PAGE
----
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Ocelot Gateway with "auto-generated" Swagger

nikolicbojan profile image Bojan Nikolić ・5 min read

We have a Gateway API that routes all calls to services below. The simplest initial solution was to create it with controllers and to define return types and other annotations, so we could have Swagger UI for other business units that use our "common" services.

I re-invented the wheel with creating a library on top of the HttpClient, just in order to be able to call services below. I was aware of Ocelot, but didn't have a solution to make it work and have Swagger file generated.

Now I have a workaround, that will not require team to learn swagger's JSON/YAML syntax. We can continue working as we did and also have Ocelot gateway with all its' possibilities.

TL;DR;
I am keeping my OLD gateway in order to generate swagger.json, but will not deploy it any more to server. I am also creating new OCELOT gateway that will just use that generated swagger.json. Visit Git repository https://github.com/nikolic-bojan/ocelot-with-swagger that contains code and build definition for this transition.

Initial state

I guess you already opened GitHub repository, so I would like to explain what was the initial state of the solution. There were 2 projects:

  1. Gateway - This is initial gateway with controllers and Swashbuckle library to generate and show Swagger UI.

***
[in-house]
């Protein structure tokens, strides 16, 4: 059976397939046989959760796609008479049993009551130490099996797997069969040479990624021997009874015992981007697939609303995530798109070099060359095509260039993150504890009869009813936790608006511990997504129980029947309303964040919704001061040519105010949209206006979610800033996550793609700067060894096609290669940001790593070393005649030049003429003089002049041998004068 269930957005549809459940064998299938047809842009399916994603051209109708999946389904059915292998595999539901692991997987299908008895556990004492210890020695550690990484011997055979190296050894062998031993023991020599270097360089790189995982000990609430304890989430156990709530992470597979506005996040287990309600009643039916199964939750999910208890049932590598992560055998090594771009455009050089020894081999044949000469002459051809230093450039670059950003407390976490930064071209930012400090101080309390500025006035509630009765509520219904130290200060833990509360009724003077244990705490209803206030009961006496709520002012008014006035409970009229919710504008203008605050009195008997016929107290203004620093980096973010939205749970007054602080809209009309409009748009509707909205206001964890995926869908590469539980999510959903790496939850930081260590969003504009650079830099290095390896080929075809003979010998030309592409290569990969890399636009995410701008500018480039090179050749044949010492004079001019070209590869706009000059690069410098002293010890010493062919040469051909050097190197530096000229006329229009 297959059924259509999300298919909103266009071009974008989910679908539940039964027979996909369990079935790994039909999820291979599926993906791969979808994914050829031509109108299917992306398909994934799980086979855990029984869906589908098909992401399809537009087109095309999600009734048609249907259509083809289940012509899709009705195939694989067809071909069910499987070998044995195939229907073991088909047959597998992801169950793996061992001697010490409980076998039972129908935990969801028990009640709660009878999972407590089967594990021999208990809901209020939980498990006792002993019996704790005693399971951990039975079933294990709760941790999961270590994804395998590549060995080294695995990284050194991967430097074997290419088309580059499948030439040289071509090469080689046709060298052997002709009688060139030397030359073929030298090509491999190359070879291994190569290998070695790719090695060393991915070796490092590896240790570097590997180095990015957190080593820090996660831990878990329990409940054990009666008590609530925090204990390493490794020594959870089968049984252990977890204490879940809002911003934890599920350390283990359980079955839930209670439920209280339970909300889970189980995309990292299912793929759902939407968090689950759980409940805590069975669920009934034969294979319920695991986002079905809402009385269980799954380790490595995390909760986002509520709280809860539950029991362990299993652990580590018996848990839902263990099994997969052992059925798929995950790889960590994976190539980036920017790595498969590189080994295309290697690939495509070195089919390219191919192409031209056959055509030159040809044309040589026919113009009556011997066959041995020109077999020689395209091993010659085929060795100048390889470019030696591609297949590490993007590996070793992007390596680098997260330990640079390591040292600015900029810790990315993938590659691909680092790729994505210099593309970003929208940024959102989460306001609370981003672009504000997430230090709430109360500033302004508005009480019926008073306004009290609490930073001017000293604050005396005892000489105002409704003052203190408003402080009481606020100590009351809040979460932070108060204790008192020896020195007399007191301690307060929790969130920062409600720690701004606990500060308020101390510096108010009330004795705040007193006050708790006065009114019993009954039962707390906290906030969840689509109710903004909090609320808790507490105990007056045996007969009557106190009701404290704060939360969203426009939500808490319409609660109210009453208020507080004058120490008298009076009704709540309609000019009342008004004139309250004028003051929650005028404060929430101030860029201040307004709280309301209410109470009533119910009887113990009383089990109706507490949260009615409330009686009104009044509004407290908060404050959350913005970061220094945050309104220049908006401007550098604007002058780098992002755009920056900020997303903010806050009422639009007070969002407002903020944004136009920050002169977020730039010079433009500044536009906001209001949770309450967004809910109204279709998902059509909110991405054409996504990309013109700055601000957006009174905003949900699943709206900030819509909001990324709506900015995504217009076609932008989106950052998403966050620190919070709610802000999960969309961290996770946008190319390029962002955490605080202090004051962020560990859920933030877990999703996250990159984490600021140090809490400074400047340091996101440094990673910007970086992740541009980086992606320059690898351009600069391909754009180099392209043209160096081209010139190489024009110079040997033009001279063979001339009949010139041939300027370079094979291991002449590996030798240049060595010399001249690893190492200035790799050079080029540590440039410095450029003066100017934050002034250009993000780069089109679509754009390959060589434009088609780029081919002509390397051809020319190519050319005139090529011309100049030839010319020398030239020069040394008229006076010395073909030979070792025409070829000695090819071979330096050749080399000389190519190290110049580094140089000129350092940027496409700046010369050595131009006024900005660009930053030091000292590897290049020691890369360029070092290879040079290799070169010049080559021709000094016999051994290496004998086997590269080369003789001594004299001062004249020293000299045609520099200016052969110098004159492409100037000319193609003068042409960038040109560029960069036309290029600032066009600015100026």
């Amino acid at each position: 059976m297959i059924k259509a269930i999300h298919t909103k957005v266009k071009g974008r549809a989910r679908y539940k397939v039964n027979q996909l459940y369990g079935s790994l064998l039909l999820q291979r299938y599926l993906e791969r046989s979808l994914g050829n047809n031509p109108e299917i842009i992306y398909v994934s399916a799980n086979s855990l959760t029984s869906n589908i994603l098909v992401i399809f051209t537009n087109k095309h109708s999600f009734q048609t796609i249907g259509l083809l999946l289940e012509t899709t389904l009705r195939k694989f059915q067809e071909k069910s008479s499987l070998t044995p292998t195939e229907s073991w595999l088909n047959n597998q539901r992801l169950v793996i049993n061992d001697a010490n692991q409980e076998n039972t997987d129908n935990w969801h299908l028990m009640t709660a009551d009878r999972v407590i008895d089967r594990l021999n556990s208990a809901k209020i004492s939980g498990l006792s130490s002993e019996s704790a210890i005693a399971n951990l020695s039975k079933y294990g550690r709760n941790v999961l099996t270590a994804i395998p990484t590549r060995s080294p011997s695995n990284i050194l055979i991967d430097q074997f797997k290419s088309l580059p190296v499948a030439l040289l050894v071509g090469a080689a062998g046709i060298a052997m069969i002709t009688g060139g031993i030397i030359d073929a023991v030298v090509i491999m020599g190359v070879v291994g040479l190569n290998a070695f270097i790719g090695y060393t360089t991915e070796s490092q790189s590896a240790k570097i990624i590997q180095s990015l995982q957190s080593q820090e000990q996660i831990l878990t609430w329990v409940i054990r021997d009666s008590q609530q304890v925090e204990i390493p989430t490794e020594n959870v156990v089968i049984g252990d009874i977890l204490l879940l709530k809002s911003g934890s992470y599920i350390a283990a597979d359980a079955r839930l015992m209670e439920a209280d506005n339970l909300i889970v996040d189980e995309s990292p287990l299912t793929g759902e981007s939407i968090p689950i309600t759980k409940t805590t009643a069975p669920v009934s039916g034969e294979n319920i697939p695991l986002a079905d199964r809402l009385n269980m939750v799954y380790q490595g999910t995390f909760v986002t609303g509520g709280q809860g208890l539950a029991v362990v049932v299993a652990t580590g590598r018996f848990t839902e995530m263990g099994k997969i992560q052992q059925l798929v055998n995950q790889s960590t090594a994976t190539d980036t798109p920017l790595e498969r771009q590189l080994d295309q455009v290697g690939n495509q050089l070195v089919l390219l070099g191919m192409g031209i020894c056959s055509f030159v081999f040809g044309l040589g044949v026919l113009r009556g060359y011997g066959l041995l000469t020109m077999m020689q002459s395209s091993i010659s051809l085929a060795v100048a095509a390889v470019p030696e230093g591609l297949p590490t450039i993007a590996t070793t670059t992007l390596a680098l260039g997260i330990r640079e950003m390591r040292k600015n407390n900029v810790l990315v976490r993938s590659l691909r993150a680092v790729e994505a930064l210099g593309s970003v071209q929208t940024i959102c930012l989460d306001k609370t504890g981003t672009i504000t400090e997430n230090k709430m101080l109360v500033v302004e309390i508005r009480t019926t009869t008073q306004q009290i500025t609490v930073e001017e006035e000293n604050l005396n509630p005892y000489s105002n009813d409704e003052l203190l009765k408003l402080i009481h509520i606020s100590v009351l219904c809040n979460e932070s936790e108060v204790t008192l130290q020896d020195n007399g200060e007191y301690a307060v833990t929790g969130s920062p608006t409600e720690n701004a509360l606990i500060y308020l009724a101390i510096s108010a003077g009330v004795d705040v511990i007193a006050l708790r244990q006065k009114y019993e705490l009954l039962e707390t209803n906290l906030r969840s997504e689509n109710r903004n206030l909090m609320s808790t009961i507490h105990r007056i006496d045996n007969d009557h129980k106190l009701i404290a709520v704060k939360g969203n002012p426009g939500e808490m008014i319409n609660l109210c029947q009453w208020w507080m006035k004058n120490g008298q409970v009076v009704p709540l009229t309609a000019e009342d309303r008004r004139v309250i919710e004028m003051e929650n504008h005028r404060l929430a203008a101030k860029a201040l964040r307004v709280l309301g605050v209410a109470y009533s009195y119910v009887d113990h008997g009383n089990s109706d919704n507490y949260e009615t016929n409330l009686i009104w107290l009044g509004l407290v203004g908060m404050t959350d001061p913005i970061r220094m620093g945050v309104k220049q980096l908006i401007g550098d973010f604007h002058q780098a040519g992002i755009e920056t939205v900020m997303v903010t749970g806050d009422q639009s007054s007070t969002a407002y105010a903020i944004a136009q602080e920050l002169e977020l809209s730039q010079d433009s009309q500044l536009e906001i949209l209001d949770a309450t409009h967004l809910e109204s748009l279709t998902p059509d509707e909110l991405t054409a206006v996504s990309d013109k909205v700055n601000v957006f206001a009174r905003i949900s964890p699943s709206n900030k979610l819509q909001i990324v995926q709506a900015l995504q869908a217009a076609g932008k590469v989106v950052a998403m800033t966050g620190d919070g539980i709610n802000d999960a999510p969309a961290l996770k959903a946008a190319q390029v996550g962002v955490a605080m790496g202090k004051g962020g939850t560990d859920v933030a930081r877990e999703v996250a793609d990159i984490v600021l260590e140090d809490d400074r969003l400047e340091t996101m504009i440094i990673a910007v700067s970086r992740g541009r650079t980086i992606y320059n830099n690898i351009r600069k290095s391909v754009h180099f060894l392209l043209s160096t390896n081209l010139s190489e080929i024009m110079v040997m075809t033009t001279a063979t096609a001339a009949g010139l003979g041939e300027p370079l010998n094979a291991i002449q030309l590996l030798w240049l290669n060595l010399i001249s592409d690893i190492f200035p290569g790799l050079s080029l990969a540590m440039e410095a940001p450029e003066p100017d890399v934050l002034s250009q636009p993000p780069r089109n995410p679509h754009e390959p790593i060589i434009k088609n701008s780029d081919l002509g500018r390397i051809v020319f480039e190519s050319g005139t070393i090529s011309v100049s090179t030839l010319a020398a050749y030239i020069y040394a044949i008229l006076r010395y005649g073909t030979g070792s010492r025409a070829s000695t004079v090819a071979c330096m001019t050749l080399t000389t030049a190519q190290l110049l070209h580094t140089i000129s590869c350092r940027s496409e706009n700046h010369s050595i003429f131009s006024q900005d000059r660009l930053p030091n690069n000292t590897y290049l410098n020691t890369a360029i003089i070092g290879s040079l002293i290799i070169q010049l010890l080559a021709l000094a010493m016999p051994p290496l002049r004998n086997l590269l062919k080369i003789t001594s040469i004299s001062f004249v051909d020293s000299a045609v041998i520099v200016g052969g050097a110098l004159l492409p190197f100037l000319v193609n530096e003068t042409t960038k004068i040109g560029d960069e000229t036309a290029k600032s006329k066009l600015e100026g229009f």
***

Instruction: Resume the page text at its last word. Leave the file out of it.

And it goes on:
2. Api - This represents some underlying service that gateway is calling.

I added some sample call from Gateway to Api, so you can verify it works. I commented it out in code so we can prove later we do not need it really, but you can uncomment to see it works. Of course, this is super-simplified code, for easier understanding. Grab a look at the WeatherForecastController.

[HttpGet]
public async Task<IEnumerable<WeatherForecast>> Get()
{
    var client = _httpClientFactory.CreateClient("api");
    var response = await client.GetAsync("weatherforecast");

    var result = JsonSerializer.Deserialize<IEnumerable<WeatherForecast>>(await response.Content.ReadAsByteArrayAsync());

    return result;
}

OK, that works. We have return type, we can add more annotations, so Swagger definition can be more rich, with samples etc. On start it generates swagger.json and all is good. All except I use some Ocelot-like library I made, that is proven in Production, but doesn't have all features Ocelot has and it is not battle tested with hundreds of projects, so some edge cases could occur. In Production. Not so fun.

Googling for the solution

I was hoping there is some solution to jump from internal library to Ocelot without too much fuzz. The conclusions were next:

  • There is no automatic solution as it is impossible (https://github.com/ThreeMammals/Ocelot/issues/161)
  • Create swagger.json and maintain it manually (entire team should learn syntax and know what they are doing)
  • Somehow generate swagger.json on each model change and just use it in Ocelot gateway

Second was an option, but I am already pushing my luck with the team with jumping to new framework, changes in our CI, etc. Dropping "we need to learn Swagger syntax" would maybe be too much. Issues with adoption, bugs introduced in first few weeks/months, etc. Not worth of it. Maybe in 2020 :)

Solution and Pros/Cons

OK, then what? Easy - we can keep the Old Gateway project to generate swagger.json and just use that in new Ocelot Gateway!

Pros:

  • We use Ocelot! With all its' possibilities and extensibility.
  • We do not need to learn Swagger specification.
  • We change very little how we work.

Cons:

  • We have a project that has sole purpose to generate swagger.json.
  • We need to add manually ReRoutes (we had to do similar in Old Gateway).